Abstract 1396

Poster Board I-418


Hematopoietic stem cell transplantation (HSCT) is an intensive therapy that may cure or control a variety of hematological malignancies. Although the toxicities associated with HSCT are well-described, patient report of symptom burden is rarely addressed. Lack of understanding of symptoms may result in failure to address symptoms and return patients to optimum functioning. Differences in the pattern of symptom burden between autologous (auto) and allogeneic (allo) HSCT and the special needs for symptom management that each type of therapy may require has not been addressed. The purpose of this study was to compare the symptom burden of patients undergoing allo- and auto-HSCT.

Patients and Methods:

Retrospective analysis of a combined data set of 155 patients from 3 longitudinal studies exploring the symptom burden of HSCT. Patients used modified versions of the M. D. Anderson Symptom Inventory (MDASI) to rate the severity of their symptoms (13 items) and the degree to which their symptoms interfered with daily living (6 items) on a 0–10 scale. Patients completed the MDASI at baseline, during conditioning therapy, on day of transplant, twice weekly for 4 weeks, and 1 to 2 times weekly for another 10 weeks. Symptom burden was measured as the area under the curve (AUC) of the mean MDASI symptom severity from baseline to 14 weeks post-HSCT.


Average age of the allo-HSCT patients was 52.9 years, whereas the auto-HSCT patients averaged 53.2 years. The allo- and auto-HSCT patients were 57% and 69% male, respectively, and 73% and 82% Caucasian, respectively. All allo-HSCT patients were being treated for acute myelogenous leukemia/myelodyspalastic syndrome; 66% of the auto-HSCT patients had multiple myeloma and 26% had non-Hodgkin's lymphoma. All allo-HSCT patients received short-course methotrexate as part of their graft-versus-host disease (GVHD) prophylaxis. Symptom severity peaked during the Week 1 post-HSCT for the auto-HSCT patients and Week 2 for the allo-HSCT patients. Three of the most severe symptoms experienced by both groups were lack of appetite, fatigue, and physical weakness. Other most severe symptoms experienced by the auto-HSCT patients were feeling physically sick and nausea. The other most severe symptoms reported by the allo-HSCT patients were pain and difficulty sleeping. Figure 1 shows the symptom burden of the 7 most severe symptoms combined for the two groups. Peak symptom severity was highest for the auto-HSCT group, but the overall AUC and symptom burden was greater for the allo-HSCT group because they remained more symptomatic throughout the 14 weeks of the study, whereas the auto-HSCT patients had returned to baseline levels by the end of 8 weeks. Although sore mouth was not one of the most severe symptoms, the auto-HSCT patients reported significantly more sore mouth during Week 1 post-HSCT (p ≤ 0.002), whereas the allo-HSCT patients reported significantly more sore mouth the second week (p ≤ 0.001). During Week 2, pain severity was significantly greater for the allo-HSCT patients than for the auto-HSCT patients (p ≤ 0.001), while diarrhea was significantly more severe for the auto-HSCT patients than for the allo-HSCT patients (p ≤ 0.001).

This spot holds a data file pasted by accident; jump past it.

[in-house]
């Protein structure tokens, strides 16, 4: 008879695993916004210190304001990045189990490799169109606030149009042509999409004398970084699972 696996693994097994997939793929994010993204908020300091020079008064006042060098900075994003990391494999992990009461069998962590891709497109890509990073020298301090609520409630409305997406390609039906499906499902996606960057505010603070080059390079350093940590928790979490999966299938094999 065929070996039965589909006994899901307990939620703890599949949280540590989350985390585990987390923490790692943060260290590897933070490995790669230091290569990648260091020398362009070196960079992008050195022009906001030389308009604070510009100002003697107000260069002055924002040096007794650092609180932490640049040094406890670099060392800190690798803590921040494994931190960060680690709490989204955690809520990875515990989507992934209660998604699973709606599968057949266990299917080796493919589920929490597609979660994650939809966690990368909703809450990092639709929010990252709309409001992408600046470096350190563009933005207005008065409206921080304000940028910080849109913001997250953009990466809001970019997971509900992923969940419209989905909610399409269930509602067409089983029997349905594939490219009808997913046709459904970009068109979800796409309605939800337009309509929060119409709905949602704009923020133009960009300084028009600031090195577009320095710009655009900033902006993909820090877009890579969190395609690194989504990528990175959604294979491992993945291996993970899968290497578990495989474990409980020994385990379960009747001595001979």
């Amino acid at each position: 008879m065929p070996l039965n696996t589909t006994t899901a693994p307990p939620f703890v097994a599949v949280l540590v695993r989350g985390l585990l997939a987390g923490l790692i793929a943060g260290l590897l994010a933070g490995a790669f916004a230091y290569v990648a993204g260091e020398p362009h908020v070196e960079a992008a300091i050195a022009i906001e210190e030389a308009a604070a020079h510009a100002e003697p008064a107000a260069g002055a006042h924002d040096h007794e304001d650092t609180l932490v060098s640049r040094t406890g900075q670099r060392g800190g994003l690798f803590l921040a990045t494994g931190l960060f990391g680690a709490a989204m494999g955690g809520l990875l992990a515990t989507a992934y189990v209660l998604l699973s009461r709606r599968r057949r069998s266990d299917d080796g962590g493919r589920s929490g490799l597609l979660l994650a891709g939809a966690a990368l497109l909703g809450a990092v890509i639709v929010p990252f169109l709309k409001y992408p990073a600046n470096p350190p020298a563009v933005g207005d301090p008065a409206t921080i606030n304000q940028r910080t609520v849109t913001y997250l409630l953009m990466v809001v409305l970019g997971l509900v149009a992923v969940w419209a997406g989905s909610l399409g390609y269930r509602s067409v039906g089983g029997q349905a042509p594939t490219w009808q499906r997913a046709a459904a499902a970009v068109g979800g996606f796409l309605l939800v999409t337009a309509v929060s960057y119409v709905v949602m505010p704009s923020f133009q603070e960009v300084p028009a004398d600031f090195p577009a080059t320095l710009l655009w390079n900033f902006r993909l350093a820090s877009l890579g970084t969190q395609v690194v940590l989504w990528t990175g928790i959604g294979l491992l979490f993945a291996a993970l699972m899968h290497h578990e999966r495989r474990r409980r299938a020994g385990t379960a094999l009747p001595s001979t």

Although patients undergoing auto-HSCT experience more severe acute symptoms from the conditioning regimen, they return to baseline symptom levels several weeks after HSCT. Allo-HSCT patients experience a slightly later peak in symptoms, mostly likely due to the effects of GVHD methotrexate prophylaxis, and continue to experience increased symptom burden up to 3 months post-HSCT, likely due to the development of GVHD and infection complications.

Table 1

AUC of the mean of the 7 most severe MDASI symptoms experienced by patients undergoing allo- or auto-HSCT.

AUC of the mean of the 7 most severe MDASI symptoms experienced by patients undergoing allo- or auto-HSCT.
AUC of the mean of the 7 most severe MDASI symptoms experienced by patients undergoing allo- or auto-HSCT.

No relevant conflicts of interest to declare.

Author notes


Asterisk with author names denotes non-ASH members.

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